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29 November 2016

FSB: Public responses to the August 2016 discussion note on Essential Aspects of CCP Resolution Planning

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These comments will assist the FSB in developing standards or guidance for CCP resolution and resolution planning. The FSB will consult on proposals for such guidance by early 2017.


AIMA supports the development of further guidance on robust measures and a consistent underlying framework, seeking to avoid the failure of any systemically important financial market infrastructure (SIFMI) in the first instance and, should failure nonetheless occur, to enable the orderly, fair and transparent resolution of such SIFMI without recourse to taxpayer funding through the implementation of a proportionate resolution plan.

It agrees that there needs to be a level of flexibility built into the regime to manage the recovery and resolution of CCPs, to accommodate the specificities of individual CCPs and the different circumstances which may trigger recovery and/or resolution. However, we believe there should be a strong underlying framework to ensure there remains a level of consistency and predictability for direct and indirect participants, coupled with close supervision by supervisory authorities during recovery, and active oversight by resolution authorities throughout a resolution process.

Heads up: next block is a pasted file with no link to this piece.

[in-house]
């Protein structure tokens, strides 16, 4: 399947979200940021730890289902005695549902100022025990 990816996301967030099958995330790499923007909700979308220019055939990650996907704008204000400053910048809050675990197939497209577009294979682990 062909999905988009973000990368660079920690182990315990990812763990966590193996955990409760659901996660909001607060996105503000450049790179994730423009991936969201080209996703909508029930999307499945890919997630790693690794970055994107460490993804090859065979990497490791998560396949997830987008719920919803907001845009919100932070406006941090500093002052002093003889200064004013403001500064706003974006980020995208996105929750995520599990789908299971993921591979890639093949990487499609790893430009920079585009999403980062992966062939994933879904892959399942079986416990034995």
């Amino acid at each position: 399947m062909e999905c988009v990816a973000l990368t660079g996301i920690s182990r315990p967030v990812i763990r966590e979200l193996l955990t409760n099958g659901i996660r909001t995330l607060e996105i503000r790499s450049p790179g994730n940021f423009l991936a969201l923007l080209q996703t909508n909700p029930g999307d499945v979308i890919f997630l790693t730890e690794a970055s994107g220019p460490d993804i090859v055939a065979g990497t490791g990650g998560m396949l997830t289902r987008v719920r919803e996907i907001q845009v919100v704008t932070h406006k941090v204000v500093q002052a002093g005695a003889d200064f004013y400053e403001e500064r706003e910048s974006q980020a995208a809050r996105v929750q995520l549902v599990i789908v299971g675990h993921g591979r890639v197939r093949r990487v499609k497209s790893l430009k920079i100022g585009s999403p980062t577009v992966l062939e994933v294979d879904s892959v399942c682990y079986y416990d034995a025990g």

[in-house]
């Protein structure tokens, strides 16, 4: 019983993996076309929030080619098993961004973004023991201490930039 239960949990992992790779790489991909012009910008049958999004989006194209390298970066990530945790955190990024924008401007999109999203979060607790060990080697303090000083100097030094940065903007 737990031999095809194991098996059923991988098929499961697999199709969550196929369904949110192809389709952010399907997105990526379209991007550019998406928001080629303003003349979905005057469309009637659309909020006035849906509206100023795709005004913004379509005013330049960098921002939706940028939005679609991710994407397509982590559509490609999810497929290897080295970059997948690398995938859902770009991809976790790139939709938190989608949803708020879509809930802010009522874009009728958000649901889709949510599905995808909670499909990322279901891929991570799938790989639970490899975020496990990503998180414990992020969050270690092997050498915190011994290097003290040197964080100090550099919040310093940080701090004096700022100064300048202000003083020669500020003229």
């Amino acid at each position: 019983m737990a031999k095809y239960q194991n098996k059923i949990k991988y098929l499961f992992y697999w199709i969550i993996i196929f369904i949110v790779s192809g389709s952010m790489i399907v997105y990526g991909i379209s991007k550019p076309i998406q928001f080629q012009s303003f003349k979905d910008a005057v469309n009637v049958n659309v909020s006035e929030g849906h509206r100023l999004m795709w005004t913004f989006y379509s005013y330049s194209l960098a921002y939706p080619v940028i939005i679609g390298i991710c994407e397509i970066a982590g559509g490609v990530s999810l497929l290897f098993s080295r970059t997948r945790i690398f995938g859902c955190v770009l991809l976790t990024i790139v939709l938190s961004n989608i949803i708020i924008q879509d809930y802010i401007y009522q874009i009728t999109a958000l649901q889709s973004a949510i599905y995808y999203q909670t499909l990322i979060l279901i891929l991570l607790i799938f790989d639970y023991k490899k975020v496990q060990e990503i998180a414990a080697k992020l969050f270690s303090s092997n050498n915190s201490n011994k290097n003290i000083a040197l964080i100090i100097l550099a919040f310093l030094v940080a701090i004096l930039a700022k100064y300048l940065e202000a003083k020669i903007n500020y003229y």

Full response



AMG urges the FSB, CPMI and IOSCO, in their review of CCP resilience, recovery and resolution standards, to consider the interests of clearing members’ customers, many of whom have increased their centrally cleared positions due to regulatory directives. AMG’s members are fiduciaries that manage investments for clearing member customers including pension funds, retail investor funds (e.g., mutual funds and UCITS) and private funds, among others. AMG members, in managing their clients’ investments, generally clear positions that are capable of being cleared. This direction has been imposed both by direct regulation of OTC derivatives and indirect pressures that have increased the costs of uncleared transactions. The value of this shift to clearing will depend in large part on whether asset managers’ clients—ultimate stakeholders of cleared positions with no control of the CCP and no stake in the CCP’s profits—are protected by CCP resilience, recovery and resolution standards set at an international level through the CPMI, IOSCO and FSB and implemented via national regulation. Our comments below recommend stronger standards that would benefit all market participants, including customers, and further recommend safeguarding certain customer protections.